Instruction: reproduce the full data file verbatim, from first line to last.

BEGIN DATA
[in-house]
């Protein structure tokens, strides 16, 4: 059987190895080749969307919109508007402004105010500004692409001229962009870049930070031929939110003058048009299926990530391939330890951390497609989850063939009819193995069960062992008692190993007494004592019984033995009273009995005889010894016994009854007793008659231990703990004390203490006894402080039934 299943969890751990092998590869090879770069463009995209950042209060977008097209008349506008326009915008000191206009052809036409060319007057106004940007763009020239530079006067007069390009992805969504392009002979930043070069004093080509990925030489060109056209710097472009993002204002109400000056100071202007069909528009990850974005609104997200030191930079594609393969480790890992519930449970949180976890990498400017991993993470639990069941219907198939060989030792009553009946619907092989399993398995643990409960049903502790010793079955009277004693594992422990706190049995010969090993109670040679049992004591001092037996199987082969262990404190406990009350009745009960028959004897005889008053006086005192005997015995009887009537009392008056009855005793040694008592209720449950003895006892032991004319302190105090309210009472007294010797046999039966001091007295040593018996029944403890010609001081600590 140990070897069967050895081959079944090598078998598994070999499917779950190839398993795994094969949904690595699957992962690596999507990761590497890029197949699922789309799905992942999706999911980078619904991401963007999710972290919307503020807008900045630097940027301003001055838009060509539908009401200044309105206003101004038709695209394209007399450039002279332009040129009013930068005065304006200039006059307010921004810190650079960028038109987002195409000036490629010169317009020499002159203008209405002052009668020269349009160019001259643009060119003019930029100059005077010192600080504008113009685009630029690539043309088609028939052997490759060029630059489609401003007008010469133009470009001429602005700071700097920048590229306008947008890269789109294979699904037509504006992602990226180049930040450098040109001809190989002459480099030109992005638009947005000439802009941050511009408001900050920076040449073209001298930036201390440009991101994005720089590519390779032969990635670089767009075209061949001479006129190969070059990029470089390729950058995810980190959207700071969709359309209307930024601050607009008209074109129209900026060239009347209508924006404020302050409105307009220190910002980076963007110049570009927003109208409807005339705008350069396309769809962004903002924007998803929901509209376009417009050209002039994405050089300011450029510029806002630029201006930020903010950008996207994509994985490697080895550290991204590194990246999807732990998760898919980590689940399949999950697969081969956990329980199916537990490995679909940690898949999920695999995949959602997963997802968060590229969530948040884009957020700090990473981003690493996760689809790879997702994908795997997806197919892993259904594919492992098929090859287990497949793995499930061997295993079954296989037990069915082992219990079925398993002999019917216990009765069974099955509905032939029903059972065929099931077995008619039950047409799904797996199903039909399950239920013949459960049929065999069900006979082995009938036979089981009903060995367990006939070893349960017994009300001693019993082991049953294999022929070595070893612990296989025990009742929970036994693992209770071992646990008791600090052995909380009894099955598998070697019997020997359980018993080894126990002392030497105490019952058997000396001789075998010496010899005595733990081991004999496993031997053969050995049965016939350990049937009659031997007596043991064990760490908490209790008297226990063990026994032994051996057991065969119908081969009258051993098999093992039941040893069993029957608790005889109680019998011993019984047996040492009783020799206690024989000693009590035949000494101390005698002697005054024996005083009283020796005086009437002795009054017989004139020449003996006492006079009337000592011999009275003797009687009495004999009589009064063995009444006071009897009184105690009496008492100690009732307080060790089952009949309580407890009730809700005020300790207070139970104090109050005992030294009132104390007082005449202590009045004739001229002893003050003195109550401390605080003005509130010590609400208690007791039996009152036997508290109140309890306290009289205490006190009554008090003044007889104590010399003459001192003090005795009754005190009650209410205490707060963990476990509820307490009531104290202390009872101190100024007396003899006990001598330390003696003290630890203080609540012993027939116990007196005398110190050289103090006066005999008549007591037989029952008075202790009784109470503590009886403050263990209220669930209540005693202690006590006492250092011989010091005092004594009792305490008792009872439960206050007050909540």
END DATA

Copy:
[in-house]
């Protein structure tokens, strides 16, 4: 059987190895080749969307919109508007402004105010500004692409001229962009870049930070031929939110003058048009299926990530391939330890951390497609989850063939009819193995069960062992008692190993007494004592019984033995009273009995005889010894016994009854007793008659231990703990004390203490006894402080039934 299943969890751990092998590869090879770069463009995209950042209060977008097209008349506008326009915008000191206009052809036409060319007057106004940007763009020239530079006067007069390009992805969504392009002979930043070069004093080509990925030489060109056209710097472009993002204002109400000056100071202007069909528009990850974005609104997200030191930079594609393969480790890992519930449970949180976890990498400017991993993470639990069941219907198939060989030792009553009946619907092989399993398995643990409960049903502790010793079955009277004693594992422990706190049995010969090993109670040679049992004591001092037996199987082969262990404190406990009350009745009960028959004897005889008053006086005192005997015995009887009537009392008056009855005793040694008592209720449950003895006892032991004319302190105090309210009472007294010797046999039966001091007295040593018996029944403890010609001081600590 140990070897069967050895081959079944090598078998598994070999499917779950190839398993795994094969949904690595699957992962690596999507990761590497890029197949699922789309799905992942999706999911980078619904991401963007999710972290919307503020807008900045630097940027301003001055838009060509539908009401200044309105206003101004038709695209394209007399450039002279332009040129009013930068005065304006200039006059307010921004810190650079960028038109987002195409000036490629010169317009020499002159203008209405002052009668020269349009160019001259643009060119003019930029100059005077010192600080504008113009685009630029690539043309088609028939052997490759060029630059489609401003007008010469133009470009001429602005700071700097920048590229306008947008890269789109294979699904037509504006992602990226180049930040450098040109001809190989002459480099030109992005638009947005000439802009941050511009408001900050920076040449073209001298930036201390440009991101994005720089590519390779032969990635670089767009075209061949001479006129190969070059990029470089390729950058995810980190959207700071969709359309209307930024601050607009008209074109129209900026060239009347209508924006404020302050409105307009220190910002980076963007110049570009927003109208409807005339705008350069396309769809962004903002924007998803929901509209376009417009050209002039994405050089300011450029510029806002630029201006930020903010950008996207994509994985490697080895550290991204590194990246999807732990998760898919980590689940399949999950697969081969956990329980199916537990490995679909940690898949999920695999995949959602997963997802968060590229969530948040884009957020700090990473981003690493996760689809790879997702994908795997997806197919892993259904594919492992098929090859287990497949793995499930061997295993079954296989037990069915082992219990079925398993002999019917216990009765069974099955509905032939029903059972065929099931077995008619039950047409799904797996199903039909399950239920013949459960049929065999069900006979082995009938036979089981009903060995367990006939070893349960017994009300001693019993082991049953294999022929070595070893612990296989025990009742929970036994693992209770071992646990008791600090052995909380009894099955598998070697019997020997359980018993080894126990002392030497105490019952058997000396001789075998010496010899005595733990081991004999496993031997053969050995049965016939350990049937009659031997007596043991064990760490908490209790008297226990063990026994032994051996057991065969119908081969009258051993098999093992039941040893069993029957608790005889109680019998011993019984047996040492009783020799206690024989000693009590035949000494101390005698002697005054024996005083009283020796005086009437002795009054017989004139020449003996006492006079009337000592011999009275003797009687009495004999009589009064063995009444006071009897009184105690009496008492100690009732307080060790089952009949309580407890009730809700005020300790207070139970104090109050005992030294009132104390007082005449202590009045004739001229002893003050003195109550401390605080003005509130010590609400208690007791039996009152036997508290109140309890306290009289205490006190009554008090003044007889104590010399003459001192003090005795009754005190009650209410205490707060963990476990509820307490009531104290202390009872101190100024007396003899006990001598330390003696003290630890203080609540012993027939116990007196005398110190050289103090006066005999008549007591037989029952008075202790009784109470503590009886403050263990209220669930209540005693202690006590006492250092011989010091005092004594009792305490008792009872439960206050007050909540």